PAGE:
We report on multiwavelength observations of the supersoft ultraluminous X-ray source (ULX) in NGC247 made with the Chandra X-Ray Observatory and Hubble Space Telescope. We aligned the X-ray and optical images using three objects present on both and identified a unique, point-like optical counterpart to the ULX. The X-ray to optical spectrum is well fitted with an irradiated disk model if the extinction measured for Cepheids in NGC247 is used. Assuming only Galactic extinction, the spectrum can be modeled as a standard thin accretion disk. Either result leads to the conclusion that a disk interpretation of the X-ray spectrum is valid, thus the source may be in the X-ray thermal state and contain an intermediate-mass black hole of at least 600 M ⊙. In contrast to other supersoft ULXs that are transient and exhibit a luminosity temperature relation inconsistent with a disk interpretation of the X-ray emission, the NGC247 ULX has a relatively steady flux and all available X-ray data are consistent with emission from a disk in the thermal state.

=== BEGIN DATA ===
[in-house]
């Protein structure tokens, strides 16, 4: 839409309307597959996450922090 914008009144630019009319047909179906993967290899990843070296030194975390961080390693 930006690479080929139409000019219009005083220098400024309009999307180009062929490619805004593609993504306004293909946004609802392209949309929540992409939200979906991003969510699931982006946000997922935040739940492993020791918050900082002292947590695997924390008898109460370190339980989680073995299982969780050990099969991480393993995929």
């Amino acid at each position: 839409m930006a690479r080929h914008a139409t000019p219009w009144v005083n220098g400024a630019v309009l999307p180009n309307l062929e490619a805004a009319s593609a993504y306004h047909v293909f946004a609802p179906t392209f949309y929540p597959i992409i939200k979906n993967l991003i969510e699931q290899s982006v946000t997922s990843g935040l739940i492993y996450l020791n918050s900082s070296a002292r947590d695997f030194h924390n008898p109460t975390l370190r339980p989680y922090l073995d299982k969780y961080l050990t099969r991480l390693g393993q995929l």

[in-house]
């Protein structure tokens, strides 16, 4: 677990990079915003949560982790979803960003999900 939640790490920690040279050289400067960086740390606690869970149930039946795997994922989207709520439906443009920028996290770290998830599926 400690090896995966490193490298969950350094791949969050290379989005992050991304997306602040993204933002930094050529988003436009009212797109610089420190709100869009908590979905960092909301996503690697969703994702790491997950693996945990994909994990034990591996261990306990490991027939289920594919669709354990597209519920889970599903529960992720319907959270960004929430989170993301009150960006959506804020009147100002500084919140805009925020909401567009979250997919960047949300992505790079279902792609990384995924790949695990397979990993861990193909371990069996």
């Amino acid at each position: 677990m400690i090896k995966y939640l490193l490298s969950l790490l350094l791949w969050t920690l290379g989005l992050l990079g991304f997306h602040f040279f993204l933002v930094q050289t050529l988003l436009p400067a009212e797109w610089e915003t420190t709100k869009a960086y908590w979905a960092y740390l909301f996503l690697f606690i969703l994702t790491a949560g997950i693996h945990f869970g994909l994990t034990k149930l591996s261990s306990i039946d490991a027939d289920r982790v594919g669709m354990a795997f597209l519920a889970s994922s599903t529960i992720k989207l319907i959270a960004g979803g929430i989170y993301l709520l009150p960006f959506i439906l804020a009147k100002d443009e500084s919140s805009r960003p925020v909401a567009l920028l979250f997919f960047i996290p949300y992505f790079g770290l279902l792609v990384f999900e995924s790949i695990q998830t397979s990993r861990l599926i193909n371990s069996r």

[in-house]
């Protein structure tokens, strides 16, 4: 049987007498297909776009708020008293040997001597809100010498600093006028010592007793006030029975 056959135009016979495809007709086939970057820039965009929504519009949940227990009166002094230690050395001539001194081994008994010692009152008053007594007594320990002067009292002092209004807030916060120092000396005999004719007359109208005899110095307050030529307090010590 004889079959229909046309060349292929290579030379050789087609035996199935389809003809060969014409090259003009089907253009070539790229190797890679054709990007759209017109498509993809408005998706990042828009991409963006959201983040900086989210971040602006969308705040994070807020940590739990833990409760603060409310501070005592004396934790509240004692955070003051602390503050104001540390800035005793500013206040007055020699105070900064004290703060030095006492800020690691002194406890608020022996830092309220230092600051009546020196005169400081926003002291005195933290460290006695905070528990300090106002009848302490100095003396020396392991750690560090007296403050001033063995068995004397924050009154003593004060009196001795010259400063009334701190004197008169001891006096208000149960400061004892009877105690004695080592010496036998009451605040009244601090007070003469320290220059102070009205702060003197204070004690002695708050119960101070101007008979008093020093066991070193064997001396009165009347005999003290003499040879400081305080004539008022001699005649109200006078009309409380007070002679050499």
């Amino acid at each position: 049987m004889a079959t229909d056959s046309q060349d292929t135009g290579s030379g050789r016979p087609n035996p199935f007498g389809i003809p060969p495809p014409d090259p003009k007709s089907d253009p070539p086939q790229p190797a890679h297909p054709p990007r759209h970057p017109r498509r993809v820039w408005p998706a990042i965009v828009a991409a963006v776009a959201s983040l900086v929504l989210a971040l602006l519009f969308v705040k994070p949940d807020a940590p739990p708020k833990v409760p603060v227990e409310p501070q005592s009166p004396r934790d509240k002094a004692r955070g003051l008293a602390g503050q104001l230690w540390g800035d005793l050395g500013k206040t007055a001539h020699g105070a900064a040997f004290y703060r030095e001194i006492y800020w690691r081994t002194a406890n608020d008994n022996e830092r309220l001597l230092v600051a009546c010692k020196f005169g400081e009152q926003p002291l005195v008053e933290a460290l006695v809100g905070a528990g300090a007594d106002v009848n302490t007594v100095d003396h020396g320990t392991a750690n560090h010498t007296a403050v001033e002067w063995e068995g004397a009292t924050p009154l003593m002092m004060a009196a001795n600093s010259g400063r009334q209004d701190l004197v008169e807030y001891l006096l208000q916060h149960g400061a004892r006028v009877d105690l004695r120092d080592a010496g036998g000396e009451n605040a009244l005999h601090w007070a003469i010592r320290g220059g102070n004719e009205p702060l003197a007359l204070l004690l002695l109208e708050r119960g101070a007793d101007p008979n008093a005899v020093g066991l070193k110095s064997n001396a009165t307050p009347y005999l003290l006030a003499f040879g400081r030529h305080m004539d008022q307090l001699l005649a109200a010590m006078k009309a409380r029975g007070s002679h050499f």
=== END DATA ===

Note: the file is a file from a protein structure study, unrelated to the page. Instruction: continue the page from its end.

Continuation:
All Science Journal Classification (ASJC) codes
- Astronomy and Astrophysics
- Space and Planetary Science